CRIg localizes to phagosomes and enhances phagocytosis in adRPMs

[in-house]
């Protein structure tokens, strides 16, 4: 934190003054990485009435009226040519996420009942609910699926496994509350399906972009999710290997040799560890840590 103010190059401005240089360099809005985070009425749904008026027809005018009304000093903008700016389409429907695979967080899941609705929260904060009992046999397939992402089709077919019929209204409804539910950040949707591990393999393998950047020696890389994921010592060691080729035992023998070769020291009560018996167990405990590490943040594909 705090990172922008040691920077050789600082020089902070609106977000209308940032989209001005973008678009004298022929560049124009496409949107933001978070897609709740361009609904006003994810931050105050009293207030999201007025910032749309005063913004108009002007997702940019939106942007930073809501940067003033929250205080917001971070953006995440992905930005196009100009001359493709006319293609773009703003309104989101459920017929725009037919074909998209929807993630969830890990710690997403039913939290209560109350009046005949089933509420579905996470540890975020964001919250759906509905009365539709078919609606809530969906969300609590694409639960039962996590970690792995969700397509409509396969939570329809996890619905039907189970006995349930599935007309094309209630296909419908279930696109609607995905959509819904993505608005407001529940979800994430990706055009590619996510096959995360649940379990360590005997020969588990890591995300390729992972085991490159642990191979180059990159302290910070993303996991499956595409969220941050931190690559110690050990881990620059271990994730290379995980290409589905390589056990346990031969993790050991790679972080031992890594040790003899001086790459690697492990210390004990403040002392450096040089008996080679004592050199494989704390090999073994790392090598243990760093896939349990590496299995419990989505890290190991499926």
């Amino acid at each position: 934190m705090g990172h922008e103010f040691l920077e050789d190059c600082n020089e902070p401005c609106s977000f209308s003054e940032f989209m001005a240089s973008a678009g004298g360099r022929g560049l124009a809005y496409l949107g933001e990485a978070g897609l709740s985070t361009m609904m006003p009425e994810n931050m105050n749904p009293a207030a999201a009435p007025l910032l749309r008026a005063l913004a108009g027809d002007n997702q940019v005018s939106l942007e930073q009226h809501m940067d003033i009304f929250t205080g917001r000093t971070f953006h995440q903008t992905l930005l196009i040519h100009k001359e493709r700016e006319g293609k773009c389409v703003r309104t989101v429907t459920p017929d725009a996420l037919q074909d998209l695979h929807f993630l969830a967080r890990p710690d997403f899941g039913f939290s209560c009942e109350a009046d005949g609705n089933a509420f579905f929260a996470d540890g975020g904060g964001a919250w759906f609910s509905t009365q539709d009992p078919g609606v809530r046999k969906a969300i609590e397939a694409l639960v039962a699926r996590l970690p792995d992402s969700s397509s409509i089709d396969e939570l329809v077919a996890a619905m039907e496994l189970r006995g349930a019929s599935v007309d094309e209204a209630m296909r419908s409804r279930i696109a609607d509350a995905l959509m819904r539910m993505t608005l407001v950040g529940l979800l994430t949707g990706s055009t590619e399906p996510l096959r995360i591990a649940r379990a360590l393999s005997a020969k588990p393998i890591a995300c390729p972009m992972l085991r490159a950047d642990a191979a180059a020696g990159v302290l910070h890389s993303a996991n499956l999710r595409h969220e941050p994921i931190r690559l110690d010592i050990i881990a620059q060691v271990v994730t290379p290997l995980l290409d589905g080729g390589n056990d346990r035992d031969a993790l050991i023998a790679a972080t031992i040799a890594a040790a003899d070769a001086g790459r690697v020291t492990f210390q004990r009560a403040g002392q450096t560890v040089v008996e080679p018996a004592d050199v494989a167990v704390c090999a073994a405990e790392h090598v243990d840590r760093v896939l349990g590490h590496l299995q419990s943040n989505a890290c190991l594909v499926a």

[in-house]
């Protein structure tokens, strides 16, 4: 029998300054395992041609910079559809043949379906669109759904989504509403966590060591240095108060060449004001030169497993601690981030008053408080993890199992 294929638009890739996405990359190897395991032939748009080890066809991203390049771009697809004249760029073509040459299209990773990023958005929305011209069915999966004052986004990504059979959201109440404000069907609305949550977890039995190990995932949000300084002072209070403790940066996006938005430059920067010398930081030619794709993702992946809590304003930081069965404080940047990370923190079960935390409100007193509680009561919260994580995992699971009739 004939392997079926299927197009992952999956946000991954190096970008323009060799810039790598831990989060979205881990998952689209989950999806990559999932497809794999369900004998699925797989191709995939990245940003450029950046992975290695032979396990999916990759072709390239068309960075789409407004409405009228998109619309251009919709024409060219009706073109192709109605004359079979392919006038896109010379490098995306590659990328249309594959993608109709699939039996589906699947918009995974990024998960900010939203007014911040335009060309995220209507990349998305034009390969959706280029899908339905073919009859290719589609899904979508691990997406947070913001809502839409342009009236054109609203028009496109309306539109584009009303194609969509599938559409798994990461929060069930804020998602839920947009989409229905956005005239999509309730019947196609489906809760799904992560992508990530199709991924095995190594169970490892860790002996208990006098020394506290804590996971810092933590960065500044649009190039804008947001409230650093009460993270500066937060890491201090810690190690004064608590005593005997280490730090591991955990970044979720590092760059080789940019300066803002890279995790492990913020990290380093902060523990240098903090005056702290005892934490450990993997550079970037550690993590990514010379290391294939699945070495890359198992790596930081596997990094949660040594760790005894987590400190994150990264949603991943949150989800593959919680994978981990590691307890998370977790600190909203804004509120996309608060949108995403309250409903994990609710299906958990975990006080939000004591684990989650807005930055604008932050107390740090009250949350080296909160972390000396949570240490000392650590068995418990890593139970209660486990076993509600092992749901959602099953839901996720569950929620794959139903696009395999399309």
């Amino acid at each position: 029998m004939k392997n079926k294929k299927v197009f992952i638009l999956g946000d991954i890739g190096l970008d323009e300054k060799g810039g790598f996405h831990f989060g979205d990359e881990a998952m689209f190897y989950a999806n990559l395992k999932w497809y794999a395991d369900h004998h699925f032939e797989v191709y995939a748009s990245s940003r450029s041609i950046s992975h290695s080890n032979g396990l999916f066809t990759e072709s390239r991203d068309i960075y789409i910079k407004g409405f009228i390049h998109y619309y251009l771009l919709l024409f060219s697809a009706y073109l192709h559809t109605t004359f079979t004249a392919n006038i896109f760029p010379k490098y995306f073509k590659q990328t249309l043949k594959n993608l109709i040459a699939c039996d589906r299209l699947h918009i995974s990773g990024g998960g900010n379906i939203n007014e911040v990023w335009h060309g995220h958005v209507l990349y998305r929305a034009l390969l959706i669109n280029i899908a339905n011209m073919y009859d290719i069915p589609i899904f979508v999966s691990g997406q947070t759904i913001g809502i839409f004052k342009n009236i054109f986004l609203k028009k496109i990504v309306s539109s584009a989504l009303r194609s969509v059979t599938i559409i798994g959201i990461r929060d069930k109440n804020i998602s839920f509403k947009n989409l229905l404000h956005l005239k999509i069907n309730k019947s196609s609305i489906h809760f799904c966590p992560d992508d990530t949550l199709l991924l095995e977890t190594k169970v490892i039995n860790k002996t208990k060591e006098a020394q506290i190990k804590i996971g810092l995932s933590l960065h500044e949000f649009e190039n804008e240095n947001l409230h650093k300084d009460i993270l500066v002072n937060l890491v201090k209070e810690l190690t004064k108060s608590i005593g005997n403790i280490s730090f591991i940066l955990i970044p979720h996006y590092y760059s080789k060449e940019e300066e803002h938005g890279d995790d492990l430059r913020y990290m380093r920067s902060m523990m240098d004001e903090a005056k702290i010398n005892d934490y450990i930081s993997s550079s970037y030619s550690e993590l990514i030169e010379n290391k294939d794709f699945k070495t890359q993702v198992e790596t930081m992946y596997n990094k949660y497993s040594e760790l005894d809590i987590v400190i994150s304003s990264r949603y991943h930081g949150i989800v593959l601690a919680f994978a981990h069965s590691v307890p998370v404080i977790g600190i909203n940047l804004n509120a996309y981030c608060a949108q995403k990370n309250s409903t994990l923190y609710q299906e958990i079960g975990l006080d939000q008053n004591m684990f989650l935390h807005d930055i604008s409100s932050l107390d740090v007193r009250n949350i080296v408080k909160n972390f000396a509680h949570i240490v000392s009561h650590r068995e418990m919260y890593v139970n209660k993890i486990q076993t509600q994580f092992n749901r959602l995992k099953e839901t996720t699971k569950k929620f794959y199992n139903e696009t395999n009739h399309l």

To further elucidate the subcellular localization and contribution of CRIg and CR3 to particle phagocytosis, adRPMs, capable of phagocytosing complement-opsonized particles (27), were used. CR3 was distributed equally on all adRPMs while CRIg, as expected, localized to a subset of adRPMs (Fig. 4,A). To participate in all steps of the phagocytic process, the receptors involved have to redistribute to the site of particle contact (30). Upon incubation with EACs, CRIg and CR3 redistributed to localize in the phagosome surrounding the EAC (Fig. 4,B). To further determine whether CRIg and CR3 colocalization with phagosomes translates into more efficient phagocytosis, adRPMs were incubated with A488-fluorescently labeled EACs (Fig. 5,A) followed by dissociation of the phagocytes from the culture dish. Phagocytosis was determined by FACS analysis after lysis of cell surface-bound EACs. Remaining fluorescence resulting from lysed EAC bound to the cell surface was quenched with a polyclonal anti-A488 Ab. As a result, internalized EACs were the primary source of fluorescence. Uptake of EACs was significantly increased in CRIg+ compared with CRIg− adRPMs (Fig. 5,A). In CRIg+ adRPMs incubated with EACs for 30 min, CRIg and CR3 each contributed to ∼50% of total phagocytosis which was reduced to background levels when both receptors were simultaneously blocked (Fig. 5,B, left panel). In CRIg− adRPMs, as expected, phagocytosis was entirely mediated through CR3 (Fig. 5,B, right panel). These results indicate that CRIg and CR3 act independently and additively to enhance binding and phagocytosis of complement C3-opsonized particles. To determine whether CRIg blocking Ab disrupts trafficking of CRIg to the forming phagosome, cultured adRPMs incubated with EACs were treated with isotype or CRIg-blocking Abs and then stained with a nonblocking Ab to CRIg. In the presence of isotype control Ab, CRIg accumulated in the forming phagosome (Fig. 5,C, upper panels). Addition of CRIg-blocking Ab prevented CRIg accumulation in the phagosome and resulted in even distribution of CRIg on the cell surface (Fig. 5 C, lower panels). This indicates that blocking CRIg binding to its ligand iC3b prevents CRIg accumulation in the phagosome and inhibits phagocytosis of the complement-opsonized particles.